New data reveals that the Treasury collected a grand total of £8.28billion in Stamp Duty Land Tax (SDLT) last year, bolstered by a three per cent surcharge payable upon purchase of additional properties.
Starting up and running your own business is hugely rewarding, but also demanding and time-consuming. Entrepreneurs need all the time they can get in order to get their business up and running quickly and efficiently – and many understandably do
The head of a leading global property group has criticised Stamp Duty Land Tax (SDLT), suggesting that the tax is “harmful” to long-term development.
Official data has revealed that the Government raised a record £7.7billion from Stamp Duty Land Tax (SDLT) in the first eight months of the 2016/17 financial year – despite a significant fall in the number of homes sold during the
Entrepreneurship is on the rise and approximately 2,000 new businesses are expected to launch every single month in 2017. But a new study based on emerging markets and growing consumer trends has revealed the best business opportunities that savvy entrepreneurs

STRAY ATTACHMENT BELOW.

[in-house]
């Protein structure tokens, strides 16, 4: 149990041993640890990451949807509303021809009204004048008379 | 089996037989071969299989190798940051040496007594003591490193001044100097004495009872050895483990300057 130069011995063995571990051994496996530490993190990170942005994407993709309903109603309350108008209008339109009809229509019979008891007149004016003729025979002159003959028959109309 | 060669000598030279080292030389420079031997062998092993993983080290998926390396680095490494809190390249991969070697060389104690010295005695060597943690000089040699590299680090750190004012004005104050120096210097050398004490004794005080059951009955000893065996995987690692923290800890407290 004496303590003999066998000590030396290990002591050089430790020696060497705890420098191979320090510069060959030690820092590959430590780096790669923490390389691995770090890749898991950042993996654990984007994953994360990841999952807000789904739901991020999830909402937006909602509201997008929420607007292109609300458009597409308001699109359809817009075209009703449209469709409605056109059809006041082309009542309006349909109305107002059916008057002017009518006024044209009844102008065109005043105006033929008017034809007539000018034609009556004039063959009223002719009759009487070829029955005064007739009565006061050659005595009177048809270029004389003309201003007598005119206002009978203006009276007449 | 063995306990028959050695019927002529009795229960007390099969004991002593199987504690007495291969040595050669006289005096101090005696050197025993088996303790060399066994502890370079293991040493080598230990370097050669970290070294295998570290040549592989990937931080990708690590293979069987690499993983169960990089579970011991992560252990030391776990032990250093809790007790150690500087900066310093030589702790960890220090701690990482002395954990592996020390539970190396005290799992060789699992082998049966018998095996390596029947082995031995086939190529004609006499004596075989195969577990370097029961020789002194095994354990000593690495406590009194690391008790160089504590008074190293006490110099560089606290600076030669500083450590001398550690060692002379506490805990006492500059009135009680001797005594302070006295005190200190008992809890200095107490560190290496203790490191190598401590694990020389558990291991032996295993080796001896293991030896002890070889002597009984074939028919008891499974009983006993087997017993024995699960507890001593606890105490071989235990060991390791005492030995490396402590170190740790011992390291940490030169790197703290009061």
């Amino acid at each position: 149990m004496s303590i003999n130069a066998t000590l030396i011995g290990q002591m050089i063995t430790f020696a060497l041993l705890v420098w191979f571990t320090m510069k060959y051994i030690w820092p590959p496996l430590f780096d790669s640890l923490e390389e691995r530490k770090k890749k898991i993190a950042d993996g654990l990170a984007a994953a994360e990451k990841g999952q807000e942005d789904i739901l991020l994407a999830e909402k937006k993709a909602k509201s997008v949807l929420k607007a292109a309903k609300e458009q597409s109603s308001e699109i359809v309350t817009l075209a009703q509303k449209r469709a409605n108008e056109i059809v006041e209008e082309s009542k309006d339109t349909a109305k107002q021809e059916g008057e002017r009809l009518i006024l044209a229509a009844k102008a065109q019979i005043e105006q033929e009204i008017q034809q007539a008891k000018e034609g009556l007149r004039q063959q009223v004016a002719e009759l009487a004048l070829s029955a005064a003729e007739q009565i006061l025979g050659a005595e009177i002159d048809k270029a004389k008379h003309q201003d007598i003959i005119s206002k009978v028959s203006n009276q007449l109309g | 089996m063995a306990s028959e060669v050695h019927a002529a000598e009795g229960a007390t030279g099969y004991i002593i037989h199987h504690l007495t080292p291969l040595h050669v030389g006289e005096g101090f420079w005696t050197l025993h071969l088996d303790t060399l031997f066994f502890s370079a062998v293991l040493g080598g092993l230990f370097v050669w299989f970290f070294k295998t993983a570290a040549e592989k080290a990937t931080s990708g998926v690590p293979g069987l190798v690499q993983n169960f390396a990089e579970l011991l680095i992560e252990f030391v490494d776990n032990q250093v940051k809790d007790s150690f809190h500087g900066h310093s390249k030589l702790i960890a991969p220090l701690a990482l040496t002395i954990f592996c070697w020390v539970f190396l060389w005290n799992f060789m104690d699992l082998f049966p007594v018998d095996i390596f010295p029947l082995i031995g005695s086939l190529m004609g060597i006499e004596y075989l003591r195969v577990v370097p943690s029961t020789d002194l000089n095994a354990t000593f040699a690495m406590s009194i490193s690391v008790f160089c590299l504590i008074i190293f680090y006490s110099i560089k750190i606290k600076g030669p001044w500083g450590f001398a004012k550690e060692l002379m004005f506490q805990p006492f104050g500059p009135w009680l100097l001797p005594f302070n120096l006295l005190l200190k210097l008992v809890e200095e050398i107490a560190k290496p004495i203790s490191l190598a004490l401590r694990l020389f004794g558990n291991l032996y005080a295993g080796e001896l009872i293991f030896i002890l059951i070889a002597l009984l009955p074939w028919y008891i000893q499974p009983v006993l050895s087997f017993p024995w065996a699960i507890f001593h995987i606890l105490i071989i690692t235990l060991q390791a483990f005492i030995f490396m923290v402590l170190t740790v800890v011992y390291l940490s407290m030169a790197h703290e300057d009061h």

Three quarters of small and start-up businesses believe that they need to secure extra support this year in order to grow and remain competitive in the face of economic and political uncertainties, according to the latest O2 Business Barometer.
Stamp Duty Land Tax (SDLT) is “causing a bottleneck in the family homes market” by deterring homeowners from either downsizing or taking the next step up the property ladder, according to a new report.
Starting up a new and successful business from scratch is perhaps one of the most fulfilling and rewarding experiences any person can hope to achieve. But it can also be time-consuming, troublesome and tiring – particularly in terms of tax.
The Council of Mortgage Lenders (CML) is calling for changes to Stamp Duty Land Tax (SDLT), following criticisms that the controversial tax is the ‘biggest barrier’ to home ownership and moving house.
Predictions from the Royal Institution of Chartered Surveyors (RICS) suggest that house price growth will slow by more than half in 2017 – whereas rents will rise by as much as three per cent.